All creative writers–including journalists– write to discover what they mean, not record what they already know. The cool idea that triggers a story doesn’t generate the story: improvisation does. Flannery O’Conner said that when she wrote Good Country People she didn’t know the Bible salesman was going to steal the woman’s wooden leg until a few sentences before it happened.
But before any of us write creatively, we learn to read books, which look as though they’ve been born in authoritative print. Then we told to outline essays before we write them. In other words–to think everything out in advance.
And even though education has gotten more progressive, when I spoke at my son’s politically-correct school (how I wanted to litter the playground with eco-unfriendly juice boxes), the teacher couldn’t get me out of the classroom fast enough when I showed kids the first sketch for a book, and then final chapters in galleys. (You mean you didn’t think all that before you wrote it? they kept asking.)
Thinking before you write is fodder for the inner critic, who can’t imagine a world that hasn’t been brought into existence without an outline. (Although I’d argue that outlines are their own perverse form of meta-improvisation.) For the inner critic, scenes must be in sequence and nothing can go unexplained. This is one reason writers feel compelled to explain the story as they go, glutting pages with exposition that tells and tells and tells and never shows.
We use language to organize the world and there’s no way to truck in language without thinking. But since the magic of language happens when it seems to flow from the world itself, rather than ideas about the world, writers are most productive drafts when they don’t think. (There is always time for thinking in revision.) Moments of not thinking comprise the paradoxical nature of writing and reading. Language is revealing a world we have never experienced before.
When I think about how not to think, I remember Lucky in Waiting for Godot, who made an outrageously nonsensical speech, freeing language from the burden of meaning. He spoke strings of nonsense, some of it grammatical. And, in fact, writing grammatical nonsense is a great way to lose self-consciousness and stop premature editing.
The rules are simple.
- the sentences must be grammatical. @. The words mustn’t link together in any consciously associative way. The brain automatically makes sense of grammatical language. Don’t worry if the words carry metaphoric weight or make sense after you’ve written them.
Here’s an example:
Although spoons create kymographic leaves, the undulating verve of the bracken riveted rice, and when the fuliginous failed, luminous clack vied looms with a sandwich, but the miracle mill raced on and a liver starch imported gibbour grommets. So the onerous futhark of climes unfurled. After the bombastic fungi filibustered the switchyard, imperilment dined. Ladder! Units! The potash massacre is electrolyzed.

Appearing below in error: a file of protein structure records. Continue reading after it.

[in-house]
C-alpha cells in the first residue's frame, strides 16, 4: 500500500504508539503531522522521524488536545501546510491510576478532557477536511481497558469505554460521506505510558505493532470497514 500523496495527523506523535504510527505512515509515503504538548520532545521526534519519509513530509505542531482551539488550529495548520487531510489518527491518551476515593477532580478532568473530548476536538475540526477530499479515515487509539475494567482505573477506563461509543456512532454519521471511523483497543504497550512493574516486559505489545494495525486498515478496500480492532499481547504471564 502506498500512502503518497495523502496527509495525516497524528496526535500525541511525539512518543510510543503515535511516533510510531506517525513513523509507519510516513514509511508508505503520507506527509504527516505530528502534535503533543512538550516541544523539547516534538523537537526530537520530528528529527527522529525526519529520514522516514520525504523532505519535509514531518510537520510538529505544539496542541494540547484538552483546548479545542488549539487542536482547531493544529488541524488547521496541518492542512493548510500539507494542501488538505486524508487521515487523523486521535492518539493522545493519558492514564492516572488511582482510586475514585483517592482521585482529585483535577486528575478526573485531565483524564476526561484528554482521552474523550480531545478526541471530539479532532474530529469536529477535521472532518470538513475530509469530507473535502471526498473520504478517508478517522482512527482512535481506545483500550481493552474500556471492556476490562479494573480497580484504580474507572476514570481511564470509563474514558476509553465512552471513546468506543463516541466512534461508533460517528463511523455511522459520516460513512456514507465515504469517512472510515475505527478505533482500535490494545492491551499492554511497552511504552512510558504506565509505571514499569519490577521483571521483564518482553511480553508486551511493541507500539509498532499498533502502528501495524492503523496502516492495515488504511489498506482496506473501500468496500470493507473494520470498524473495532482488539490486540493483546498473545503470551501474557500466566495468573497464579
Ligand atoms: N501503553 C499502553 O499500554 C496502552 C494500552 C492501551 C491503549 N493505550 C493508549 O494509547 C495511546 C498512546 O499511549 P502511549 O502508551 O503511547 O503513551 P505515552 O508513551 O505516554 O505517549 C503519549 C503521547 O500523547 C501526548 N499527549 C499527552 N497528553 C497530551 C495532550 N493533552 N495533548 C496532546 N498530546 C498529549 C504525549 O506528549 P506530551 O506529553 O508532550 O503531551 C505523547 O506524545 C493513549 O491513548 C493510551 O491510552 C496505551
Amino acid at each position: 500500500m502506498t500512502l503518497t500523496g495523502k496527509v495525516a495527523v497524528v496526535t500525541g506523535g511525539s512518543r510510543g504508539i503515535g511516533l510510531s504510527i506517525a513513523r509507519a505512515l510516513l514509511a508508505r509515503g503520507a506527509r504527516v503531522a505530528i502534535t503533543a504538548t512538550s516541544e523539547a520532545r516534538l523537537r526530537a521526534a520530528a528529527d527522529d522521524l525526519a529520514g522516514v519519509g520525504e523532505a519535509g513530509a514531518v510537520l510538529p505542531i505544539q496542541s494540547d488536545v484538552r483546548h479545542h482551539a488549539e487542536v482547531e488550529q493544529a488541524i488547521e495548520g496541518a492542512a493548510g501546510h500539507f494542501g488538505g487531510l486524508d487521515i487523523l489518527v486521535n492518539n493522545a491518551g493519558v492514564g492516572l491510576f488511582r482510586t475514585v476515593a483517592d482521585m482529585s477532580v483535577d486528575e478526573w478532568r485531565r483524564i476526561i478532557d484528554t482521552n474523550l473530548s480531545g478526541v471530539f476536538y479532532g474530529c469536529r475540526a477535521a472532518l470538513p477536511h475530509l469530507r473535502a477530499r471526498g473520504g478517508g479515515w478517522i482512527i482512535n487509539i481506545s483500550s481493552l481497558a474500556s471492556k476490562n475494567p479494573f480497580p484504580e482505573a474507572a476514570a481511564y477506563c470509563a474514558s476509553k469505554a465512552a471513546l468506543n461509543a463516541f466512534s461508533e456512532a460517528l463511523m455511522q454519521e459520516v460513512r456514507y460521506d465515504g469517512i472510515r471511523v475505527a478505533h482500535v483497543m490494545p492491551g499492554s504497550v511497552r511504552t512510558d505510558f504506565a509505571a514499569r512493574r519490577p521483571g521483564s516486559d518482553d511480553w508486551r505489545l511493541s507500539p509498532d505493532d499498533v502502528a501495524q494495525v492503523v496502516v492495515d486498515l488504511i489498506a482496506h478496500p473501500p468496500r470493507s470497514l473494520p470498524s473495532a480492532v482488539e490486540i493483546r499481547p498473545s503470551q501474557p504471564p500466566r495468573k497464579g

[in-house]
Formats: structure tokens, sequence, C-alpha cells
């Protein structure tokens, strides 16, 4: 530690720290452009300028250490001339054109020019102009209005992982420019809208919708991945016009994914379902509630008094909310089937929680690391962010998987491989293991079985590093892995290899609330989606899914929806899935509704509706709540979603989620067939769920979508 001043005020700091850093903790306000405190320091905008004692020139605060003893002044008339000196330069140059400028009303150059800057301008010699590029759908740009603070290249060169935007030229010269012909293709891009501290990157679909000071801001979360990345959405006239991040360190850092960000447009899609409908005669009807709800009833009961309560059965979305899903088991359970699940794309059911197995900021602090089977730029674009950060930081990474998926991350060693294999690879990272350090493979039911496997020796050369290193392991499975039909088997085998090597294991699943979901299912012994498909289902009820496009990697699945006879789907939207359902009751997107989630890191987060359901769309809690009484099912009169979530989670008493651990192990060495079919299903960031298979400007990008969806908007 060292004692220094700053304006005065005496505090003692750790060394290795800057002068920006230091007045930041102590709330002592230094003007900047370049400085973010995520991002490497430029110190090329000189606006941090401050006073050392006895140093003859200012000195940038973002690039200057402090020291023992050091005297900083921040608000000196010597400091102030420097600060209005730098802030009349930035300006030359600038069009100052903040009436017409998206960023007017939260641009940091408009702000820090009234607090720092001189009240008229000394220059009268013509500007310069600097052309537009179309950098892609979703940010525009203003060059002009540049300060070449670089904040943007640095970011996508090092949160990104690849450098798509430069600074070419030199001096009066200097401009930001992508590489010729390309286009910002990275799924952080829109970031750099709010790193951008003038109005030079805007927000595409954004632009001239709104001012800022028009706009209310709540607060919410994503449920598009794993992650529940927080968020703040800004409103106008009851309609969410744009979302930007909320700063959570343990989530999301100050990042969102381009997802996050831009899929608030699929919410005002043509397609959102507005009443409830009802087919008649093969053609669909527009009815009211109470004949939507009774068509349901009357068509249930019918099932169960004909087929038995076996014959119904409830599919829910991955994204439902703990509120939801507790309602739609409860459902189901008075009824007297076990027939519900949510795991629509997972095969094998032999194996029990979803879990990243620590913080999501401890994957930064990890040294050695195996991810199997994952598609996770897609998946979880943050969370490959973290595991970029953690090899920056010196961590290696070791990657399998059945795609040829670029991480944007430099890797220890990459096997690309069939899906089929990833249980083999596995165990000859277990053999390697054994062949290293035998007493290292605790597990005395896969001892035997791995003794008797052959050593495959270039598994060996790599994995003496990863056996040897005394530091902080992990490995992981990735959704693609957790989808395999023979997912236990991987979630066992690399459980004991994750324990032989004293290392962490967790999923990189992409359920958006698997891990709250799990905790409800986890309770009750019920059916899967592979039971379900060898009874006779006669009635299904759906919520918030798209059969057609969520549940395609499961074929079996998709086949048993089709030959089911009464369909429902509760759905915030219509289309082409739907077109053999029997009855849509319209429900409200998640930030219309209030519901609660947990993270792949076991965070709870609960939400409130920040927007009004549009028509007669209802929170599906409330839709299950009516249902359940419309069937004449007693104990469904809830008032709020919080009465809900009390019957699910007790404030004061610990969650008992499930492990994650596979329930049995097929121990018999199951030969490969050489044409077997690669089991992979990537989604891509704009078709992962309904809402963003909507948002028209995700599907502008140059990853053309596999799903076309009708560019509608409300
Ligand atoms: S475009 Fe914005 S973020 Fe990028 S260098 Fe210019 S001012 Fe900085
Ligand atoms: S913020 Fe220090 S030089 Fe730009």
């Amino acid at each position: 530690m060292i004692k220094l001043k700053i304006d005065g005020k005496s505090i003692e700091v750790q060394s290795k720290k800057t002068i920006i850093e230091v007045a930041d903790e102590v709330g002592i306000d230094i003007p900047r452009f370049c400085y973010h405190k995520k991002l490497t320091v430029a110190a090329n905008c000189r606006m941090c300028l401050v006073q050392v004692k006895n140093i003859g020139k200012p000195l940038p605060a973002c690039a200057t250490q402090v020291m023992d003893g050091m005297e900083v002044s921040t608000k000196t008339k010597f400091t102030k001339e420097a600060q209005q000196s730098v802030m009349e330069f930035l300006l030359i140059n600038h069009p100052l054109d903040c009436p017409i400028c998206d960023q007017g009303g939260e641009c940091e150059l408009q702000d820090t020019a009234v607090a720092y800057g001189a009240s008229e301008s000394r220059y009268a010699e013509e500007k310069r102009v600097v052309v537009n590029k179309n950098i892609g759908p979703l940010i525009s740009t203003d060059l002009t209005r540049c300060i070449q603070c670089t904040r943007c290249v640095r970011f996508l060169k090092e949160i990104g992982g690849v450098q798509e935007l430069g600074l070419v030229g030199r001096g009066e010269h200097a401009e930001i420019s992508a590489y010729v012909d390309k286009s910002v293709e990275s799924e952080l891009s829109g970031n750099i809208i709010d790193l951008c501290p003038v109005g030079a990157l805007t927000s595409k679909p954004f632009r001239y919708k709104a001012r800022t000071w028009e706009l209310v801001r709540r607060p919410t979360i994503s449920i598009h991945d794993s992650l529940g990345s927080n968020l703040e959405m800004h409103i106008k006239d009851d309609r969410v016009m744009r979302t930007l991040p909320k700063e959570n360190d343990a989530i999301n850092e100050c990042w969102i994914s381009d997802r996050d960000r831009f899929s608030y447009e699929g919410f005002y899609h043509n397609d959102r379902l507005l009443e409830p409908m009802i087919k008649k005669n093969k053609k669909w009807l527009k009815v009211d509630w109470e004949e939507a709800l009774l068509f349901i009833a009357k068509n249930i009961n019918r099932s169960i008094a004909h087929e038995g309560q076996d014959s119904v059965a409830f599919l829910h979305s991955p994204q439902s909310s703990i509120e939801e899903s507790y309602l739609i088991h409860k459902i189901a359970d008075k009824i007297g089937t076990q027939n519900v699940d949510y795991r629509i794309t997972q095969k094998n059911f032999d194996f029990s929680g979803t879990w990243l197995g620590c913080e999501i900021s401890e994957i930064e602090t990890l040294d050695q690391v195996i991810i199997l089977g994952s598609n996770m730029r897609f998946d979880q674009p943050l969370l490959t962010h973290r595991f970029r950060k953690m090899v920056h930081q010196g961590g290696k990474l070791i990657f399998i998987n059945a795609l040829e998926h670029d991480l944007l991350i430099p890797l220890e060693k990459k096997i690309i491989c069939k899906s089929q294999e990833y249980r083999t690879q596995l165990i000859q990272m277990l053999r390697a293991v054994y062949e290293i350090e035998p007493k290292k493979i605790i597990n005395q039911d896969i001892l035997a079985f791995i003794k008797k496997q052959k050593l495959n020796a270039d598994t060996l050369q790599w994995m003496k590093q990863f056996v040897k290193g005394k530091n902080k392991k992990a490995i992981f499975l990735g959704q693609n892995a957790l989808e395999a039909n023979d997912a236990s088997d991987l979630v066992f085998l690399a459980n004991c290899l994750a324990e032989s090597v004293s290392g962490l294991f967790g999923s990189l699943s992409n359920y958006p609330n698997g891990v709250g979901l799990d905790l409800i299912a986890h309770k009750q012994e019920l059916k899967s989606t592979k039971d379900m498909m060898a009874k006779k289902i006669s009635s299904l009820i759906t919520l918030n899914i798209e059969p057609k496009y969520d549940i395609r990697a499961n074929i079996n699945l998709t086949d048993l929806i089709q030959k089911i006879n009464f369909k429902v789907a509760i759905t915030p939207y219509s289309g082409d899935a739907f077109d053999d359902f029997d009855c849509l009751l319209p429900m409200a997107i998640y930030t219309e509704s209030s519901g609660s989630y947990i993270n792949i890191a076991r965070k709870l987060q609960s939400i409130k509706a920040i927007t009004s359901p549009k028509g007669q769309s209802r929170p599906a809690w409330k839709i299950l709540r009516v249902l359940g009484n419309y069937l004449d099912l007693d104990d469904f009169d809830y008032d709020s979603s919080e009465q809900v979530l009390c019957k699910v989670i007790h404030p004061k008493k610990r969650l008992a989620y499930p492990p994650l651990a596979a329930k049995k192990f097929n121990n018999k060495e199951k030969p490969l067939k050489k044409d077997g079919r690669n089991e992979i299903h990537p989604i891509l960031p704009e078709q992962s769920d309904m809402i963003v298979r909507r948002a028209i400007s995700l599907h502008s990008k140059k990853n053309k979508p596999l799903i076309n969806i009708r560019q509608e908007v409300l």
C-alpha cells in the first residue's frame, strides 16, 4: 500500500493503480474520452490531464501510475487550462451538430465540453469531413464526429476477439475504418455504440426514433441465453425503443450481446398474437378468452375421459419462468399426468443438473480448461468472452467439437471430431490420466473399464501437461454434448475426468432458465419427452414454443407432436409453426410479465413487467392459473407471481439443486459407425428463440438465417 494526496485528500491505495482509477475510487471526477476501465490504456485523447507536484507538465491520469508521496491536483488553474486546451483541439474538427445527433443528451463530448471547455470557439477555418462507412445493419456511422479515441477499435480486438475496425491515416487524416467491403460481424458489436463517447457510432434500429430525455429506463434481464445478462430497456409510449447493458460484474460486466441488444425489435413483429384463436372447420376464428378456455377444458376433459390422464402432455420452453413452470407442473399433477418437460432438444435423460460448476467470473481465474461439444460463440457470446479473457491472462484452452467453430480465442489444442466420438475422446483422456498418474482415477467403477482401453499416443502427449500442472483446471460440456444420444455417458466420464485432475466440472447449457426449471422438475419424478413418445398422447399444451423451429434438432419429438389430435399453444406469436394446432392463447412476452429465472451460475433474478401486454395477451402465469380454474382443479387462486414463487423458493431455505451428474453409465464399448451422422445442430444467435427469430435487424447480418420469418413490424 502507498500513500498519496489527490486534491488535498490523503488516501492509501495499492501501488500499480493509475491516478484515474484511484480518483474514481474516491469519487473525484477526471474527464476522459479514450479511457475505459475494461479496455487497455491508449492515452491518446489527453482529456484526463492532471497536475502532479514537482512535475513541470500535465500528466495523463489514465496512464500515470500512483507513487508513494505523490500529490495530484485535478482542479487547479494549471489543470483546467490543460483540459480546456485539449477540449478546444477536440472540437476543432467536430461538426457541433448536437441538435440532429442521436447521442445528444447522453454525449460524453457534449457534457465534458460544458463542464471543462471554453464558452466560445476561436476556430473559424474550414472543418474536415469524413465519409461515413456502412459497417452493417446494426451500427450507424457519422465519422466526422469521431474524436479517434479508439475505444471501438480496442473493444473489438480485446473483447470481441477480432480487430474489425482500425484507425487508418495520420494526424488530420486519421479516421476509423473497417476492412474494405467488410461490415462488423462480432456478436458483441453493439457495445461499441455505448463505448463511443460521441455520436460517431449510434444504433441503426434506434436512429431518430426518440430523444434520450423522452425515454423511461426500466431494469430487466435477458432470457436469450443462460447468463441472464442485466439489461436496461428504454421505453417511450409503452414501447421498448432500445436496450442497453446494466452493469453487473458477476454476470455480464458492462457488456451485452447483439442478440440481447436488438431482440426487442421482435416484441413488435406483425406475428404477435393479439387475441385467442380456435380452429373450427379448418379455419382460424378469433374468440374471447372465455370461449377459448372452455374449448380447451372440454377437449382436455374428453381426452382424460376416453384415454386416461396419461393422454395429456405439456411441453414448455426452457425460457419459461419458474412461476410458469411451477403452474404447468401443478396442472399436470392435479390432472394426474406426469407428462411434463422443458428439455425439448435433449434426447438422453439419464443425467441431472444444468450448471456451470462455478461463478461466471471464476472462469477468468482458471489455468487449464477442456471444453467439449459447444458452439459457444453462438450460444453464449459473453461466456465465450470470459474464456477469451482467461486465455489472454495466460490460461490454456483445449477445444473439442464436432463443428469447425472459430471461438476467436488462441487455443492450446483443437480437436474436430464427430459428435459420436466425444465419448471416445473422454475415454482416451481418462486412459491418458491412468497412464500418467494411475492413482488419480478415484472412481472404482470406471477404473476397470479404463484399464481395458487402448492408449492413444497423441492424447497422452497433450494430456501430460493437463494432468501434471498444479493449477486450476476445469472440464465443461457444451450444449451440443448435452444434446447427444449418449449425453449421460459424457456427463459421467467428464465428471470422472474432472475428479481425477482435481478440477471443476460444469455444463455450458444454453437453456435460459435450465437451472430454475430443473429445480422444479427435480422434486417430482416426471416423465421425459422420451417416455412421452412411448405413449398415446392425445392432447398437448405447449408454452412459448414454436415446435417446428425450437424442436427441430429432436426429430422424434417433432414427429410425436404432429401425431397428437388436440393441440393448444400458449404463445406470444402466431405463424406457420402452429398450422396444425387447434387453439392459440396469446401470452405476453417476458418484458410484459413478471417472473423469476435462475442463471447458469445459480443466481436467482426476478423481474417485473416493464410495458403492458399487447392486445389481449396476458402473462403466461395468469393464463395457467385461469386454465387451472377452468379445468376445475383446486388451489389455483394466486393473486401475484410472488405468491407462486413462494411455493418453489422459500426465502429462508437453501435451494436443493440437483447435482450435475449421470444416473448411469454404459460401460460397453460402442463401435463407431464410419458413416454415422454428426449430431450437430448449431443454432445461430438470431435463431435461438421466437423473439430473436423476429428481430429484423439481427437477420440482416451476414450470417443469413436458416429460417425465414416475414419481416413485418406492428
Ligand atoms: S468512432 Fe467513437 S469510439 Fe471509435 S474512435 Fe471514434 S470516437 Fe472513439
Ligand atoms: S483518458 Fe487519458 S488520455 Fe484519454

There are many ways to write nonsense. You can look around the room and start with objects. (Be careful, though, that you don’t choose objects that are normally linked together—for instance, if you see a fork and a spoon on the table choose one. You are creating a random universe. You can also look up words in the dictionary. And if you look up words in different parts of the newspaper, you will begin to mix up words from completely different worlds. Calibration from a science article will join poach from the cooking section. Crepuscular from an article on cats will join bookrunner from the stock section.
There are various benefits to this exercise, especially if you do it for a couple of minutes a day. This is an easy exercise to do at the spur of the moment. For instance, the next time you’re talking to an interminably slow customer service person about an online banking problem and are placed on hold you can scribble some nonsense on a scrap of paper instead of looking at your phone. People experience several benefits to this exercise, among them discovering dialects they once spoke and finding images to use in writing that rise out of the nonsense. The most pervasive benefit, however, is that the inner critic, the inner editor, the inner thinker, the inner commenter and the inner anticipator begin to fade out of the writing process. All these inner-personae are backseat drivers concerned with getting to the end of a piece of writing using a sensible route. But when you give them the job of not making sense, they begin to work very hard to do this and when you sit down to write sense, they learn to stop talking.
This is an exercise you can’t fail at. The very worst that can happen is that you will make sense.